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Creating User and granting rights in MySQL

Implementing Database in MySQL – Part 8

Forward: In this part of the series, we see how to create a user and grant rights to the user in a MySQL database.

By: Chrysanthus Date Published: 6 Aug 2012


This is part 8 of my series, Implementing Database in MySQL. I assume you have read all the different parts of the series (or equivalent tutorials from elsewhere) up to this point. In this part of the series, we see how to create a user and grant rights to the user in a MySQL database.

We are still dealing with data definition. Remember, data definition deals with creating of tables, altering tables, dropping tables, creating of indexes and giving different users, privileges to different tables. We have seen how to create tables and give them indexes. In the previous part of the series we saw how to alter and drop tables. In this part we shall see how to create a user account (user name and password) and grant him certain privileges (permission).

Note: If you cannot see the code or if you think anything is missing (broken link, image absent), just contact me at That is, contact me for the slightest problem you have about what you are reading.

Creating a User
Creating a user means creating a user account. In the simplest form an account consist of a user ID and a password. The database administrator (DBA) has the right to create a new user. In this series, you are the database administrator with userID, root, and password, sql. You can create other users (people’s account) who will access the database. After you create a user, he has no privilege, and he cannot access the database (see below).

In simple terms the syntax of the SQL statement to create a user is:

    CREATE USER user-name [IDENTIFIED BY ‘password’];

The database administrator (you at the moment) has the privilege to create a user.

The user-name is the name the user gives you. The password is the secret word the user gives you. We shall create a user with the user-name, newguy and password new44.

You can drop (remove) a user. The syntax to that is:

    DROP USER user-name

The database administrator (you at the moment) has the privilege to drop a user.

By now you should know how to start the server, connect to the server as DBA and choose the database. To do these, you execute the following commands, typing the password, when requested.

cd c:
"C:Program FilesMySQLMySQL Server 5.1binmysql" -u root -p
USE wholesale;

By now, you should also know how to drop the connection, stop the database and stop the server. To do these you execute the command:


- Start the server; connect to the server and choose the wholesale database.
- You will create a new user account. Execute the following SQL statement (the password is in single quotes):


All SQL statements end with semicolon.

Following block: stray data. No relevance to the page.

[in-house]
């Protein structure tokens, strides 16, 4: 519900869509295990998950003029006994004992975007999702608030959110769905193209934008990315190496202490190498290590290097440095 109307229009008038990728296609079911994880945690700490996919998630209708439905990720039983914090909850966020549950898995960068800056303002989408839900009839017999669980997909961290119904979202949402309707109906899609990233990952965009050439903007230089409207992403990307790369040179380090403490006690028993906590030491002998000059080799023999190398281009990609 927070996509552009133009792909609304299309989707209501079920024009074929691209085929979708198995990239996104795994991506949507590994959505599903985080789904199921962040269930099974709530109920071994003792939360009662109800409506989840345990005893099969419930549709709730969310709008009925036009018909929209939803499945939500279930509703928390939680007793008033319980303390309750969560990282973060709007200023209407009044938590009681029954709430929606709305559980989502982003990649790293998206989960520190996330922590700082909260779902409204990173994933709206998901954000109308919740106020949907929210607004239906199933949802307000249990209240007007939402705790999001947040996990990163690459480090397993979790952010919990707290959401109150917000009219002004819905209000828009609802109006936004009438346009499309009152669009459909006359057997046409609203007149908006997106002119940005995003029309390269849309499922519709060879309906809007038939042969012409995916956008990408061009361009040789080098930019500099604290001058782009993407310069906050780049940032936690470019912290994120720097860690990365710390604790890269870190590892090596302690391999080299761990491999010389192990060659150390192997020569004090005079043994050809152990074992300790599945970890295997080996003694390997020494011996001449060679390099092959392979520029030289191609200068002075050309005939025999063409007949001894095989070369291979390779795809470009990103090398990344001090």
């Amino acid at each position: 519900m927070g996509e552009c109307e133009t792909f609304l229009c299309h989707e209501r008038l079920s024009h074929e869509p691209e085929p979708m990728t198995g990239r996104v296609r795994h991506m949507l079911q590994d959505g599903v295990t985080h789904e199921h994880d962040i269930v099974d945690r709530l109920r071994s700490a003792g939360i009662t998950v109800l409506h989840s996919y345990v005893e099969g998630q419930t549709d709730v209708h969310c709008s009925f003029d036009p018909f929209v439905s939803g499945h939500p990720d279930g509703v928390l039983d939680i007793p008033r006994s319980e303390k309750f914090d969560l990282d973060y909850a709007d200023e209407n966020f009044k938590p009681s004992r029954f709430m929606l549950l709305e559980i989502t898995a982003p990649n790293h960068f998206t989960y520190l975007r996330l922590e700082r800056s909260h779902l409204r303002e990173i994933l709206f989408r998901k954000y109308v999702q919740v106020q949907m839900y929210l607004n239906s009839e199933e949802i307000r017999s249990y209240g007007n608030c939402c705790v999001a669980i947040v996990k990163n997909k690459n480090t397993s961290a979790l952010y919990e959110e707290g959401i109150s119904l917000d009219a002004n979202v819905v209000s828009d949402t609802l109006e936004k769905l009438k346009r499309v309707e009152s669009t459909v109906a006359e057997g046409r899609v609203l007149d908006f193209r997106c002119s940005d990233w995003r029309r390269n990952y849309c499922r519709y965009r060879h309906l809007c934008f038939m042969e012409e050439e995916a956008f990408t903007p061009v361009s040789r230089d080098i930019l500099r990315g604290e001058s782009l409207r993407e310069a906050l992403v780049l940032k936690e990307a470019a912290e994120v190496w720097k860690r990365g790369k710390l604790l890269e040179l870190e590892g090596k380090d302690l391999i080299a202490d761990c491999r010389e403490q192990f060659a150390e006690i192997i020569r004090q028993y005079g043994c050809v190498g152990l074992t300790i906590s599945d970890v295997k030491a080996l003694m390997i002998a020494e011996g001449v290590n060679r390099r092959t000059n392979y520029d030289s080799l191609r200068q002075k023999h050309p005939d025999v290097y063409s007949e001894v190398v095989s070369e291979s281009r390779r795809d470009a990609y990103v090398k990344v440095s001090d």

Granting Permissions
When you create a user he cannot access the database. You need to grant him certain privileges on what he can and cannot do. The SQL GRANT statement enables system administrators (DBA) to grant privileges to MySQL user accounts. I will give you the complete syntax. Read it; you will not fully understand it. After that I will tell you how to grant privileges to the user you have created.

The complete MySQL Grant Statement syntax is:

    priv_type [(column_list)]
      [, priv_type [(column_list)]] ...
    ON [object_type] priv_level
    TO user [IDENTIFIED BY [PASSWORD] 'password']
        [, user [IDENTIFIED BY [PASSWORD] 'password']] ...
    [REQUIRE {NONE | ssl_option [[AND] ssl_option] ...}]
    [WITH with_option ...]


  | *.*
  | db_name.*
  | db_name.tbl_name
  | tbl_name
  | db_name.routine_name

  | X509
  | CIPHER 'cipher'
  | ISSUER 'issuer'
  | SUBJECT 'subject'


In many cases you the database administrator will want to grant certain users, the privilege to Delete rows in a table, and/or to Insert rows in a table and/or to Update rows in a table and/or to Select (view) rows of a table. In the above syntax, object_type can mean a table.

This complete syntax is not well documented. Know that priv_type in the syntax can mean DELETE and/or INSERT and/or UPDATE and/or SELECT.

You can read this complete syntax and other MySQL syntaxes in the same way I read the ALTER TABLE syntax in one of the previous parts of the series.

- Type and execute the following SQL statement to give the user, newguy certain privileges.


Note that in the statement, the privileges are separated by commas.

- Now, drop the connection, stop the database and stop the server.

There is a lot more to granting rights than what I have given in this tutorial. I intend to write a whole series on granting rights and security. What I have given you here is enough to get you working.

We have come to the end of the basics of data definition in a database. Let us stop here and continue in the next part of the series.


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